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Q&A: Darren Knight

In a few years, Darren Knight has gone from practically unemployed to one of the most followed comics on social media and anointed as the heir apparent to Jeff Foxworthy's redneck routines.

Donna Leahey
April 28, 2019

Darren Knight, the comic from Munford, Alabama, is coming for Jeff Foxworthy’s crown as the king of redneck comedy. Knight’s videos, often starring his alter-ego, Southern Momma, have earned over half a billion views, making him the self-proclaimed fastest rising comedian in American history.

Last year was good for Knight, with Variety naming him one of the Top 10 comedians to watch, and the release of the documentary Southern Momma: The Darren Knight Story. This year promises to be just as good as Knight fills theaters and casinos across the country.

Knight was busy feeding his chickens when Preview 918 called, but he was kind enough to step away from his chores to answer a few questions.

Q. Who is Darren Knight?
Darren Knight is an old southern boy from east-central Alabama. He’s trying to make ends meet and do his thing. He’s a very social person and loves everybody. He wants to make everybody laugh.

Q. Who is Southern Momma?
She’s just that damn homegirl who was probably Darren’s momma. Or somebody he knew very well and who everybody can relate to understanding in their life.

Q. Is the character based on your family? 
Oh yeah. I like to say that 40 percent of Southern Momma is my mother and the other 60 percent is my grandmother because she’s a little more animated. She’s a character and a hoot. Southern Momma is just a collage, really, of all the mothers I’ve known, including my sister. It’s not only a Southern mother; it’s everyone’s mother. I think she’s just a character who’s trying to put food on the table and keep them damn kids straight.

Q. Do you have children?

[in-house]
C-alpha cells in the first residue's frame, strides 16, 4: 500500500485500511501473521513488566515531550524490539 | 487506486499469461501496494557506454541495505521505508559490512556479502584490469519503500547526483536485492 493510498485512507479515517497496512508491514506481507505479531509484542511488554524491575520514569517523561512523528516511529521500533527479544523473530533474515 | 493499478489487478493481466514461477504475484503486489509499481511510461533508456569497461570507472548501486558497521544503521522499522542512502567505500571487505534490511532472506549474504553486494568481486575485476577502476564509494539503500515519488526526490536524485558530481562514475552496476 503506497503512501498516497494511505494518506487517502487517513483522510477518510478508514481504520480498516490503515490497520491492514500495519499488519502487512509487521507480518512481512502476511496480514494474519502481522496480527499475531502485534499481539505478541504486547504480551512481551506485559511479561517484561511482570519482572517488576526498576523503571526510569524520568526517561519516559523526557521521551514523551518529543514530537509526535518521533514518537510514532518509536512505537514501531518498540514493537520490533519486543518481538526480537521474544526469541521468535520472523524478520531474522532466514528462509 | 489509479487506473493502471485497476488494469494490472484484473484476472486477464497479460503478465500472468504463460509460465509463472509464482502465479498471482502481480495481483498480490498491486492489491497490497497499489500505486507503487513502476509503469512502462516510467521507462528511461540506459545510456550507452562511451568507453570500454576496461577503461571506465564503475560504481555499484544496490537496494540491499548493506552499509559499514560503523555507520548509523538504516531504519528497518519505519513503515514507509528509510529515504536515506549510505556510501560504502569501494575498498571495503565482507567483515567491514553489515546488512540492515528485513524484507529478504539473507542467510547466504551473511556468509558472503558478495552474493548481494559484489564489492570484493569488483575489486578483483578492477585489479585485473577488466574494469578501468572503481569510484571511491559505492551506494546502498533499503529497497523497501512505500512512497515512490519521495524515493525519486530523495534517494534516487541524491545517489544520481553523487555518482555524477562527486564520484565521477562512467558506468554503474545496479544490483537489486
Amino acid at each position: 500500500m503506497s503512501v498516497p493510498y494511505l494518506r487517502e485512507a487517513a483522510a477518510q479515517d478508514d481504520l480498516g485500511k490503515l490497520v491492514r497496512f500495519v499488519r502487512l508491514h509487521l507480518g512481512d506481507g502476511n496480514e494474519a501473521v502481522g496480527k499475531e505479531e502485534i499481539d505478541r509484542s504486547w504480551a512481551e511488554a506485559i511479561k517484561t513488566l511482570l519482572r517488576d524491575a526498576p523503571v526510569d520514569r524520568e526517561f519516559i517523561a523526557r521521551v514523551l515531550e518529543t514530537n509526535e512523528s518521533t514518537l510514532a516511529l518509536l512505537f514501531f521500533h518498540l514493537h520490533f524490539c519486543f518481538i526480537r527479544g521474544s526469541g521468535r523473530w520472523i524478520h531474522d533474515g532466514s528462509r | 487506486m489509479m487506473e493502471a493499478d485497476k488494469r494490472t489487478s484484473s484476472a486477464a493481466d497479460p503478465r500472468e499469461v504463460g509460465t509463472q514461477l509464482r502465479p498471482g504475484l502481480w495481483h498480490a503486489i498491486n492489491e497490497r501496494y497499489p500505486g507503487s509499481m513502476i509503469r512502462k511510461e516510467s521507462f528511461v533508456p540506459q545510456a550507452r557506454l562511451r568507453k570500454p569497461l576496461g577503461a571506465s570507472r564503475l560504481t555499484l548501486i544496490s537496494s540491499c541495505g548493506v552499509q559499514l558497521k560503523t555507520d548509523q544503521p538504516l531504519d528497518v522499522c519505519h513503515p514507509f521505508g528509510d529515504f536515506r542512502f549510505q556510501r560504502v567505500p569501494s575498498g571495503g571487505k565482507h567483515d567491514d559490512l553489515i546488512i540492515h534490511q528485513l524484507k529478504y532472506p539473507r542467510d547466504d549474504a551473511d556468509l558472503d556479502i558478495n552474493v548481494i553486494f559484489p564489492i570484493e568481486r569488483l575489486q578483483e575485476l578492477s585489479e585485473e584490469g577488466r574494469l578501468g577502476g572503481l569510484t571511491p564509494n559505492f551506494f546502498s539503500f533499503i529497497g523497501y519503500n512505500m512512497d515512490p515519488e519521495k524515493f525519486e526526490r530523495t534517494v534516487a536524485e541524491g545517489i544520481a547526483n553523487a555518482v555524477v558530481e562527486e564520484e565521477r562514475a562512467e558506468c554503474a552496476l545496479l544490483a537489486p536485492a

I don’t. I have a lot of animals. I have three standard poodles, three nieces, and that’s all the children I have. Now, I got some children in the community who are good friends. We do things with them and their sports, and their activities. And that’s the closest thing.

Q. Standard poodles are such beautiful dogs.
Aren’t they the best? They’re so dang smart. They don’t shed, that’s the biggest thing. Momma doesn’t like a lot of hair in the house unless it’s hanging off my head.

My hair is spectacular. Lord, I appreciate it. It’s just now starting to fall out. I’m starting to get the old man circle up there. I got me a laser cap the other day. It was a $2,300 special. I haven’t spent that much on my car. So, I got that on there, and we’re trying to reverse time here.

Q. Is the Southern Momma character a big part of the show?
No, not at all. I very rarely tap into Southern Momma when I’m onstage. I want to give the audience a true comedy experience. We had a lot of women who would come to our show at first. And now our shows are about 50-50, or 40-60. I want everyone to enjoy it. I want the guys to be able to come out and enjoy themselves.

We put material out there that both sexes and all races can relate to and have fun with.  I don’t do the Southern Momma character very much because, you know, if I stood up onstage yelling at invisible kids for 45 minutes it would get a little redundant. We do touch base on raising and butt-whoopings that I got and things that we can all relate to.

Q. You’ve been com-pared to Jeff Foxworthy. What do you think about that?
Well, I don’t know about that. Jeff’s pretty dang good. Now he’s done some crazy things, and he’s broken the market on the country tour. I think it’s an honor to be compared to Jeff. I don’t title myself like that. I don’t know where that title came from. We had a few stats about my and his fan base, so I guess that’s where that originated. So, I’m flattered. Jeff’s a fantastic comedian.

Q. Variety named you one of the Top 10 comedians to watch in 2018.
Well, that was an honor too. They have a very diverse fan base from all over the United States and so to be recognized was very flattering.

Q. Anything else I should have asked?
I’m just like everybody else, and that’s the way I like it. I’m no different. I’ve had opportunities to move to Los Angeles or Nashville, and I don’t want to do it. I want to stay right here in my hometown.

I get a lot of heat from things I do and say. And that’s fine. I’m the same person I was when we started. And that’s the way it’s going to continue. I’m going to do this as long as God wants me to do it. Whether that’s the next five days or the next 50 years, it doesn’t matter to me. I’m just having fun with it. We’re very appreciative of our fans.  

Darren Knight and Cledus T. Judd
Paradise Cove | River Spirit Casino Resort
8330 Riverside Parkway | Tulsa
May 25: 8 p.m.
Must be 21 or older to attend